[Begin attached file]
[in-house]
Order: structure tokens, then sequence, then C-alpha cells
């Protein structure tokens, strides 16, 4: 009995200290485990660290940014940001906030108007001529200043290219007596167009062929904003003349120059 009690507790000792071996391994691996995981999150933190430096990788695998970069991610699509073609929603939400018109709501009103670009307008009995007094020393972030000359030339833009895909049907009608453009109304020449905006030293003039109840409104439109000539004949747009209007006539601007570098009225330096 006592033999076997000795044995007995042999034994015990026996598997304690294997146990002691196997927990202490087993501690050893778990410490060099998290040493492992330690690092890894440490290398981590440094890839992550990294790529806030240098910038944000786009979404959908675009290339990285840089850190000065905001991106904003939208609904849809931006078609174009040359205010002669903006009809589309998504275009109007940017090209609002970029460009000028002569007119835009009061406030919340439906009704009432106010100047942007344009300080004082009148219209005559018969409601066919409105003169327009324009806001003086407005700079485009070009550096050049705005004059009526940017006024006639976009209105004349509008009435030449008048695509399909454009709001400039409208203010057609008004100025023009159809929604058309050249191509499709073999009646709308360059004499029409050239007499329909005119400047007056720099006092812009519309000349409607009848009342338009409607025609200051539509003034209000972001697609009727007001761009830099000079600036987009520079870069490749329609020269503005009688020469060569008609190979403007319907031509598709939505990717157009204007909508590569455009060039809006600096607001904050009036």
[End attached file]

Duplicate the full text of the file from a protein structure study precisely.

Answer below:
[in-house]
Order: structure tokens, then sequence, then C-alpha cells
């Protein structure tokens, strides 16, 4: 009995200290485990660290940014940001906030108007001529200043290219007596167009062929904003003349120059 009690507790000792071996391994691996995981999150933190430096990788695998970069991610699509073609929603939400018109709501009103670009307008009995007094020393972030000359030339833009895909049907009608453009109304020449905006030293003039109840409104439109000539004949747009209007006539601007570098009225330096 006592033999076997000795044995007995042999034994015990026996598997304690294997146990002691196997927990202490087993501690050893778990410490060099998290040493492992330690690092890894440490290398981590440094890839992550990294790529806030240098910038944000786009979404959908675009290339990285840089850190000065905001991106904003939208609904849809931006078609174009040359205010002669903006009809589309998504275009109007940017090209609002970029460009000028002569007119835009009061406030919340439906009704009432106010100047942007344009300080004082009148219209005559018969409601066919409105003169327009324009806001003086407005700079485009070009550096050049705005004059009526940017006024006639976009209105004349509008009435030449008048695509399909454009709001400039409208203010057609008004100025023009159809929604058309050249191509499709073999009646709308360059004499029409050239007499329909005119400047007056720099006092812009519309000349409607009848009342338009409607025609200051539509003034209000972001697609009727007001761009830099000079600036987009520079870069490749329609020269503005009688020469060569008609190979403007319907031509598709939505990717157009204007909508590569455009060039809006600096607001904050009036």